Two Brothers Barbecue, Ball Ground GA

I was out of town yesterday on business, hoping-to-earn-a-little-extra-money-business, with Randy, who, apart from an unfortunate willingness to eat at those gawdawful Chinese buffets, isn’t at all a bad egg. The road took us north through Ball Ground, a town, they say, which was mostly owned by a miser named Oscar Robinson who died in 2005 with an incredibly complicated estate. Robinson owned most of the buildings in the small town and filled them with rocks. He’d sell them, of course, but that’s what the buildings housed: rock stores. Apparently there are still millions of dollars left unaccounted for, and some of it’s probably holed up in one downtown building or another. The current owners are in no rush to tear down anything or let somebody clear it out, for fear that a big sack of money might be under a staircase or in a wall or something. On the one hand, Robinson didn’t seem to do very much for bringing economic development to Ball Ground, but on the other, he kept the Wal-Marts out of town. Frankly, we all owe that man a beer in heaven.

The road took us to Two Brothers, a place I left in a fit of completely unjustified pique about eight years previously. The interior of the place is done up like a whacking huge tool shed, full of rusty old farm equipment, those glass insulators for power lines that you always see in places like this, and old soda bottles lining the walls. Eight years ago, I had my eye on a bottle of Kickapoo Joy Juice from the late sixties. This was a Ski / Mountain Dew clone made to cash in on the Li’l Abner comic strip, and sold at the (now abandoned) Dogpatch USA theme park, along with shops throughout the region. These days, it’s bottled with a paper label and sold in specialty stores for nerds like me, some of whom like to pretend that they can tell the difference between it and Mountain Dew. Anyway, I like the original bottle, and they wouldn’t sell it to me, and so I walked off in a supposed huff and didn’t come back because they were so “mean.” Plus, they’re in Ball Ground.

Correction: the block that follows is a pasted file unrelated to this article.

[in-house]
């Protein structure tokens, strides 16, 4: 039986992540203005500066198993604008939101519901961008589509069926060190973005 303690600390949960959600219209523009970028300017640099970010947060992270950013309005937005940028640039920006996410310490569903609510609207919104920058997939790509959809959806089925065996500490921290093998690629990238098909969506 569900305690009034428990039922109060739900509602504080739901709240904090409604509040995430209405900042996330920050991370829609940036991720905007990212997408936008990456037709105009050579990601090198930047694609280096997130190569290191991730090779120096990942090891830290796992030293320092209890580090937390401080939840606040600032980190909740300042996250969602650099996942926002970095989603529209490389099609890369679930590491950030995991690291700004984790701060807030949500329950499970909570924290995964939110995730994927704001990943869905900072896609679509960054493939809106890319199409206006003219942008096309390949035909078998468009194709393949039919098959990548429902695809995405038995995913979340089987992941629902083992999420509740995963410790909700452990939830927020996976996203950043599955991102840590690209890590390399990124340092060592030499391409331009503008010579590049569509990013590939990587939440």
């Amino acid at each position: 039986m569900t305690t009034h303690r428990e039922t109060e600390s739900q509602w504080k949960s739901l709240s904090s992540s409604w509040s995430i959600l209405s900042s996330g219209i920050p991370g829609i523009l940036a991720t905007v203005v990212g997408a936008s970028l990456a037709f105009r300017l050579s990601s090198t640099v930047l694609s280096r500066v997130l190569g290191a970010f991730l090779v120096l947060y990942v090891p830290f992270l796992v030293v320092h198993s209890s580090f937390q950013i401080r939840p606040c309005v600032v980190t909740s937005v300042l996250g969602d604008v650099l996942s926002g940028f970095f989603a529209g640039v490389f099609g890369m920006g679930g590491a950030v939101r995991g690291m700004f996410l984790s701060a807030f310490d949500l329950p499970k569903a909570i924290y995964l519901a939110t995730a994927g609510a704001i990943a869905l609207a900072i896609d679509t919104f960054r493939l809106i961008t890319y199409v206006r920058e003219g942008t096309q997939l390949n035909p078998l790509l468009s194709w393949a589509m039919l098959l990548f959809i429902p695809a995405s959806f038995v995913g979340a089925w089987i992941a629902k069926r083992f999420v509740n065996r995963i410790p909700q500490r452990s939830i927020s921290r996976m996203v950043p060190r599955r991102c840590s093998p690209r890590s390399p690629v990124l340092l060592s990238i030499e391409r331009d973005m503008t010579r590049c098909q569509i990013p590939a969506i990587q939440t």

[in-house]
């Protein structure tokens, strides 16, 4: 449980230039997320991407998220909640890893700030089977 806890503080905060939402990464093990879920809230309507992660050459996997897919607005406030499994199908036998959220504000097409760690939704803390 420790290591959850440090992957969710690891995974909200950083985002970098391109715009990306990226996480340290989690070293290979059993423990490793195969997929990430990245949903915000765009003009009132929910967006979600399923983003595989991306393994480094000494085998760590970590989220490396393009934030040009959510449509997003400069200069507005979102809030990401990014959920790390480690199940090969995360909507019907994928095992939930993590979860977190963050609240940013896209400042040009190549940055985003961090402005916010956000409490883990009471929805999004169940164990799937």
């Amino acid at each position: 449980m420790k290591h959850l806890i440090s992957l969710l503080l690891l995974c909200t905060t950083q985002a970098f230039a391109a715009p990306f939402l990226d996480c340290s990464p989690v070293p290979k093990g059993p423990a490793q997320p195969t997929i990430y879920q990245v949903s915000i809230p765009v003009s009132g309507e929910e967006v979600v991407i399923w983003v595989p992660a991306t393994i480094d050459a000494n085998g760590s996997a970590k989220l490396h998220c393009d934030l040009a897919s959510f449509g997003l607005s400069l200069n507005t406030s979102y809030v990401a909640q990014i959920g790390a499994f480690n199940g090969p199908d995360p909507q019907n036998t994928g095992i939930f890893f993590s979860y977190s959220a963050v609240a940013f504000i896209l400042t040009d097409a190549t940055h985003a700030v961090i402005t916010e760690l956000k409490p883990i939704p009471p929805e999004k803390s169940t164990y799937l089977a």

Well, I’m willing to let bygones be bygones after eight years, especially when I’m the one who lost out by not eating this great food.

Lunch and supper are served here Thursday through Sunday. You go through cafeteria-style and usually have seven or eight sides to choose, with pickles, onions and chow-chow available by the register. The stew – I’m not picky about stew, I just want to see it available as a side – is a thick one you can eat with a fork, similar to the hash you get in Athens and the Carolinas. They have a mild and a hot tomato-based sauce and they’re pretty conservative with it.

This is a good little place, ready to fill you up for about ten bucks. Admittedly, every time I look at the paper-labeled bottle of Kickapoo on my mantle, it sticks in my craw a little, but I think I can justify stopping by more often than once every eight years. You never know; I might need some rocks.

Other blog posts about Two Brothers:

Buster’s Blogs (July 24 2009)

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